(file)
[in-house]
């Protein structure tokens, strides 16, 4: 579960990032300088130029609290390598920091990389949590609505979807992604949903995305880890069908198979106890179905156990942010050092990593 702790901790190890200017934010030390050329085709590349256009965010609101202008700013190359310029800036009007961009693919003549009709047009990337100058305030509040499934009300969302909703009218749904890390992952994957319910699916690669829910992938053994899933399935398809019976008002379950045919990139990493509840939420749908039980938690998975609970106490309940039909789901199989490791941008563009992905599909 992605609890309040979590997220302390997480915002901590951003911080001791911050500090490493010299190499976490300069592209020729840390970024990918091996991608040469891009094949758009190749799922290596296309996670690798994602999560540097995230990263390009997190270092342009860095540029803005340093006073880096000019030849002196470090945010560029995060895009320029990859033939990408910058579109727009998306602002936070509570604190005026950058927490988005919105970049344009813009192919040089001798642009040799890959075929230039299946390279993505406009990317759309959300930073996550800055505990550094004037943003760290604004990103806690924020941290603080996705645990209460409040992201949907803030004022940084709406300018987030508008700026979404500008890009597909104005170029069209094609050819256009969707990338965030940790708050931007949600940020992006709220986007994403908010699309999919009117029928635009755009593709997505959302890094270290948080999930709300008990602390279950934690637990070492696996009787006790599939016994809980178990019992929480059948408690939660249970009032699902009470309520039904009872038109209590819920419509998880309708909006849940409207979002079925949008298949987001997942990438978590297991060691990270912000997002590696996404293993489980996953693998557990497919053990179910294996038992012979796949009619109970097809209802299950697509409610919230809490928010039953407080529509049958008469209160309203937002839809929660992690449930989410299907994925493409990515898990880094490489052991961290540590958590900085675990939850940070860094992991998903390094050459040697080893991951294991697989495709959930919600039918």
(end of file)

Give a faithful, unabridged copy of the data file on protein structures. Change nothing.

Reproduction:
[in-house]
């Protein structure tokens, strides 16, 4: 579960990032300088130029609290390598920091990389949590609505979807992604949903995305880890069908198979106890179905156990942010050092990593 702790901790190890200017934010030390050329085709590349256009965010609101202008700013190359310029800036009007961009693919003549009709047009990337100058305030509040499934009300969302909703009218749904890390992952994957319910699916690669829910992938053994899933399935398809019976008002379950045919990139990493509840939420749908039980938690998975609970106490309940039909789901199989490791941008563009992905599909 992605609890309040979590997220302390997480915002901590951003911080001791911050500090490493010299190499976490300069592209020729840390970024990918091996991608040469891009094949758009190749799922290596296309996670690798994602999560540097995230990263390009997190270092342009860095540029803005340093006073880096000019030849002196470090945010560029995060895009320029990859033939990408910058579109727009998306602002936070509570604190005026950058927490988005919105970049344009813009192919040089001798642009040799890959075929230039299946390279993505406009990317759309959300930073996550800055505990550094004037943003760290604004990103806690924020941290603080996705645990209460409040992201949907803030004022940084709406300018987030508008700026979404500008890009597909104005170029069209094609050819256009969707990338965030940790708050931007949600940020992006709220986007994403908010699309999919009117029928635009755009593709997505959302890094270290948080999930709300008990602390279950934690637990070492696996009787006790599939016994809980178990019992929480059948408690939660249970009032699902009470309520039904009872038109209590819920419509998880309708909006849940409207979002079925949008298949987001997942990438978590297991060691990270912000997002590696996404293993489980996953693998557990497919053990179910294996038992012979796949009619109970097809209802299950697509409610919230809490928010039953407080529509049958008469209160309203937002839809929660992690449930989410299907994925493409990515898990880094490489052991961290540590958590900085675990939850940070860094992991998903390094050459040697080893991951294991697989495709959930919600039918």